You’ll be surprised by how much more time and energy you have for things in life that really matter to you. Rather than talking about diet and exercise with your friends, now you can talk about other, more meaningful topics. Rather than spending hours at the gym each week, you can explore your passions, like joining a community band, volunteering at a local food bank, or starting a blog like me! You’ll meet more interesting people and expose yourself to more soul-filling (rather than soul-sucking) activities!
Taming our wild body image “unicorns” isn’t easy and won’t happen over night, but I hope these recommendations provided you a jumping off point. Eventually, I’ll join you in the clouds with your body image “unicorn,” where we’ll chase rainbows and giggle and flip off diet culture’s rain clouds in the far off distance.
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Addendum: Thanks to an insightful comment from one of my friends, I’m going to add this little caveat. In the post above, I should have mentioned that your relationship with your body / food / exercise is not black and white or one-size-fits-all. It's not "screw dieting, screw nutrition, screw it all" OR "all dieting, all the time, all the kale." It's a rainbow of complex colors depending on a person's specific needs. I am totally for people modifying what they eat / how they move in order to improve certain aspects of physical health: I'm gluten-free and dairy-free to help with my egg health and rheumatoid arthritis. What I don't stand for is the notion that losing weight = healthier and gaining weight = unhealthier. When considering health, we have to consider mind, body, soul. If focusing on weight-loss and decreasing that number on the scale actually increases stress (and cortisol), increases shame, and decreases quality of life, then that person's overall "health" has declined just in the pursuit of weight loss to be "healthier." If I focus too much on being gluten-free and dairy-free to the decrement of my mental health, my IVF nurse may argue that my increased stress levels are more damaging to my fertility than the food I put in my mouth.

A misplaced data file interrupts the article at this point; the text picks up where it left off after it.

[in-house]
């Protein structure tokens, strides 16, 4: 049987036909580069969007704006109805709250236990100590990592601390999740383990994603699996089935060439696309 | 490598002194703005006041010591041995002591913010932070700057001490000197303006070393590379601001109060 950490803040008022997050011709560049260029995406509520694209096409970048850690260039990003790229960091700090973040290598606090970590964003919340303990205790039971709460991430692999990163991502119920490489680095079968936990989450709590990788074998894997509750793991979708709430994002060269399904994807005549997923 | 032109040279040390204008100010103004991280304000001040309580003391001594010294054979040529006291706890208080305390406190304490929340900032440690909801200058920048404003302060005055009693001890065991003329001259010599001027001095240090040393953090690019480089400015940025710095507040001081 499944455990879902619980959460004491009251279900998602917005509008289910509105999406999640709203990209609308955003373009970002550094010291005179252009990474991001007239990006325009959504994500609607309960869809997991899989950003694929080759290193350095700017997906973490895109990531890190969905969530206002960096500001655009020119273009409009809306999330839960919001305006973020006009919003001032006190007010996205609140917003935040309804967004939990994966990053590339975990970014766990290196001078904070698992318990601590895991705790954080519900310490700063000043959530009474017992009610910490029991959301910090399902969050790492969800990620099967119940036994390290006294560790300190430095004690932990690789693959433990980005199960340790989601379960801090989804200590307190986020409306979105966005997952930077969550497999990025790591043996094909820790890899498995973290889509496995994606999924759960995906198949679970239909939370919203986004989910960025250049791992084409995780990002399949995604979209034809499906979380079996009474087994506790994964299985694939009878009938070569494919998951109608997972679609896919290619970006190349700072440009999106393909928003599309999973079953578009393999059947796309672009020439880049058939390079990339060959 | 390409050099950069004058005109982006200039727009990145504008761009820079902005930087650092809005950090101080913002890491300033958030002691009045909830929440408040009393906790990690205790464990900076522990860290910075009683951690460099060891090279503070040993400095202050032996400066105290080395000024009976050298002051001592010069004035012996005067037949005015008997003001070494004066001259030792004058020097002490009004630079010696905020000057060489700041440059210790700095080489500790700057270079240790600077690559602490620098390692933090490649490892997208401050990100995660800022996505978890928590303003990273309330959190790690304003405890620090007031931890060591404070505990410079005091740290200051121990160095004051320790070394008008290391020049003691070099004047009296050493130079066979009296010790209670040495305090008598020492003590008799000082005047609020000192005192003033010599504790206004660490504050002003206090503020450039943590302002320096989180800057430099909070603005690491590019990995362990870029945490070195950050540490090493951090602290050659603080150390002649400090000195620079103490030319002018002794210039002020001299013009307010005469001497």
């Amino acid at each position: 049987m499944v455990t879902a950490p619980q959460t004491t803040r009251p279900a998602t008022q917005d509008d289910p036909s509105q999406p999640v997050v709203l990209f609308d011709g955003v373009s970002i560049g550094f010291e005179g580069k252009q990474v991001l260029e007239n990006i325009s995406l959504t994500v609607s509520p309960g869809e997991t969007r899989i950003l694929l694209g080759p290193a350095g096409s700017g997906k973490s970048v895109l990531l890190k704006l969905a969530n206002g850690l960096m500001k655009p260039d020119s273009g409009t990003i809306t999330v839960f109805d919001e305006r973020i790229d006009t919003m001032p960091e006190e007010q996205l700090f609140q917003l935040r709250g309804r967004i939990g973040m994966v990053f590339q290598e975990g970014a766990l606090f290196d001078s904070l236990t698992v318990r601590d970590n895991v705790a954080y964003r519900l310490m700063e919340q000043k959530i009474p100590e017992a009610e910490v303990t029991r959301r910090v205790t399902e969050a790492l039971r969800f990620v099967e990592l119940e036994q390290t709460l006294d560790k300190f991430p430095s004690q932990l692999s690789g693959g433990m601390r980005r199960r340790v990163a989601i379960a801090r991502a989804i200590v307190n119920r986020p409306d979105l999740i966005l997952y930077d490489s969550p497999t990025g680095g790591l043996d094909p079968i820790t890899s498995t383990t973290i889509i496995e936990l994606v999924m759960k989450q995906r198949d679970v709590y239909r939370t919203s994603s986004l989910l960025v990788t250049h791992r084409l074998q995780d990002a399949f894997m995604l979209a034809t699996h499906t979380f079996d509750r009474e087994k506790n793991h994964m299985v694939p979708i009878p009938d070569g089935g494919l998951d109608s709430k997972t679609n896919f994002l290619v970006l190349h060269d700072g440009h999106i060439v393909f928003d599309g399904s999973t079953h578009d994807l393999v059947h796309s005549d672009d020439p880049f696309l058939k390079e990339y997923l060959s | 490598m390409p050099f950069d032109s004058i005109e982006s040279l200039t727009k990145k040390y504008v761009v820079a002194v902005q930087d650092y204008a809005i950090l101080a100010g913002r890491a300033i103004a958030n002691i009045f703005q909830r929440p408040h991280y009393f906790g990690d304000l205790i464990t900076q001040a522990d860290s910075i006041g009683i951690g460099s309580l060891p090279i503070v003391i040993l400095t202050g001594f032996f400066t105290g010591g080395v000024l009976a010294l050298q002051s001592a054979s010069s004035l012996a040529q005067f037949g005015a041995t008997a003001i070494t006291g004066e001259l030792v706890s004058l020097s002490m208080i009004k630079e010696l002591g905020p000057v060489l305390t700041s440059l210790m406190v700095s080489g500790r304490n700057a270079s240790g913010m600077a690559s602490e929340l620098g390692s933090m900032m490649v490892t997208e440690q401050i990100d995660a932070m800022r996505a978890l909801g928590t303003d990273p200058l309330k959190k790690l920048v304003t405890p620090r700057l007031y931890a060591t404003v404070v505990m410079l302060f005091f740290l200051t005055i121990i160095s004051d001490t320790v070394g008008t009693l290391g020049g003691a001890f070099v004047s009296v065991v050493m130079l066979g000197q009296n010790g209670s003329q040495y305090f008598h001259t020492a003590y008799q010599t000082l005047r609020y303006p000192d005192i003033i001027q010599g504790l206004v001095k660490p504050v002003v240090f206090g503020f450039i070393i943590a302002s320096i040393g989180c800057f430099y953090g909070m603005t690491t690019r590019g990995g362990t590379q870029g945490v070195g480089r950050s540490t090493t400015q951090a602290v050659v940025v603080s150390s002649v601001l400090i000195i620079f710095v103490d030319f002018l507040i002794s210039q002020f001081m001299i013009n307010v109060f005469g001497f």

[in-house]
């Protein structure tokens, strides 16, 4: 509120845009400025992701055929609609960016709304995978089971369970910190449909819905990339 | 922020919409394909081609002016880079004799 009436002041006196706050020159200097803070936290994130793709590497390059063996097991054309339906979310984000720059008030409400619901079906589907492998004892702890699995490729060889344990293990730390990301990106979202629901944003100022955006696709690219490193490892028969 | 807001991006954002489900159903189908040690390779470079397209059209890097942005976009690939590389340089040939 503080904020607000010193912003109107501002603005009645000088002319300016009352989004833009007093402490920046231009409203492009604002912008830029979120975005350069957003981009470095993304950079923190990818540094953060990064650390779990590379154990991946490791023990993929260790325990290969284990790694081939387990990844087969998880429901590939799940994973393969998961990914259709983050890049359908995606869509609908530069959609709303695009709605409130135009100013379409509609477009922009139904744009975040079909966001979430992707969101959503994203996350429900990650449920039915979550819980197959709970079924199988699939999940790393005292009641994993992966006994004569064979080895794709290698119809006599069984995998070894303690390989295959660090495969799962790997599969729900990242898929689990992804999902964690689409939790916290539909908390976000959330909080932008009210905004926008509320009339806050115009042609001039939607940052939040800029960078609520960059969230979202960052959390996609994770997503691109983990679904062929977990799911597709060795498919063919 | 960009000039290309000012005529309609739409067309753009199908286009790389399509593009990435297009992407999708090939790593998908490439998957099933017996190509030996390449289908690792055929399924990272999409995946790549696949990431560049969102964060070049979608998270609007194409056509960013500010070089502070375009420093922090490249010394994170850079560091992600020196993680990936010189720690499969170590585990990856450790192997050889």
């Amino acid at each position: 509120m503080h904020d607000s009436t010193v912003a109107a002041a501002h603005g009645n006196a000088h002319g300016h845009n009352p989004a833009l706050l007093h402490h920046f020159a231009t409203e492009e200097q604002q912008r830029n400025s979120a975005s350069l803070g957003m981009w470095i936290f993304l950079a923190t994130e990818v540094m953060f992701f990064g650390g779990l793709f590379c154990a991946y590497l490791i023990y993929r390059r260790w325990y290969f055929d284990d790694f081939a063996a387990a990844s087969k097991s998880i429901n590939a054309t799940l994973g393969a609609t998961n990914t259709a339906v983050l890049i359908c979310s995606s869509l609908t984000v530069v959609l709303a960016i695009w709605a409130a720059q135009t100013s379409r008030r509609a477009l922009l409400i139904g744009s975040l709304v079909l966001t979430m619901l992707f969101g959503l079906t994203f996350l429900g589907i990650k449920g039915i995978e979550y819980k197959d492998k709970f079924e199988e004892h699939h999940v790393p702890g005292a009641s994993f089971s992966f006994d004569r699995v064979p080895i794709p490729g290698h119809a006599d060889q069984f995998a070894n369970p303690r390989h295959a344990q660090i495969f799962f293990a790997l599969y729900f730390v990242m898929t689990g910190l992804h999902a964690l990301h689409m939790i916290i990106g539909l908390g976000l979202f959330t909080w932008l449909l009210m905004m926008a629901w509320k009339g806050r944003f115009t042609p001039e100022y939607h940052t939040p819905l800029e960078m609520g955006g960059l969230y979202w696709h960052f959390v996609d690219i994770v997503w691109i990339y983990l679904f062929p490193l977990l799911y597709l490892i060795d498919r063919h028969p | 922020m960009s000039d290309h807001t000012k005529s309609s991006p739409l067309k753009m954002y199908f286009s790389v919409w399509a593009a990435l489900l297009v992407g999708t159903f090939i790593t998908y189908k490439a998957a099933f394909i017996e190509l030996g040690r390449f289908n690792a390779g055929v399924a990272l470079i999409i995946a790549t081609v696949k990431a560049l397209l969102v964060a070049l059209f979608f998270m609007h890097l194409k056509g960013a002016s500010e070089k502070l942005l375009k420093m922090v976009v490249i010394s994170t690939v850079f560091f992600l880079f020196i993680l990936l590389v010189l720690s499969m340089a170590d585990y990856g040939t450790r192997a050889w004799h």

Also, the deeper motivation behind diet modification also matters. If someone is eating a certain way (e.g., keto diet) to lose weight because society tells us you're more loveable / worthy in a smaller body, that's one thing. If someone is eating a keto diet to improve fertility, control epilepsy, etc., that's a whole different thang.
Because this is such a complex topic, I highly recommend looking into the resources I mentioned above, consulting with trained professionals, and finding the path that fits for you!
Check out these amazing women!
Podcast: Food Psych
Facebook: Christy Harrison, MPH, RD, CDN (Public Figure)
Podcast: Fearless Rebelle Radio
Facebook: Summer Innanen (Public Figure)
Megan Jayne Crabbe
Facebook: Bodyposipanda (Blogger)
Book: Body Positive Power
Molly B Counseling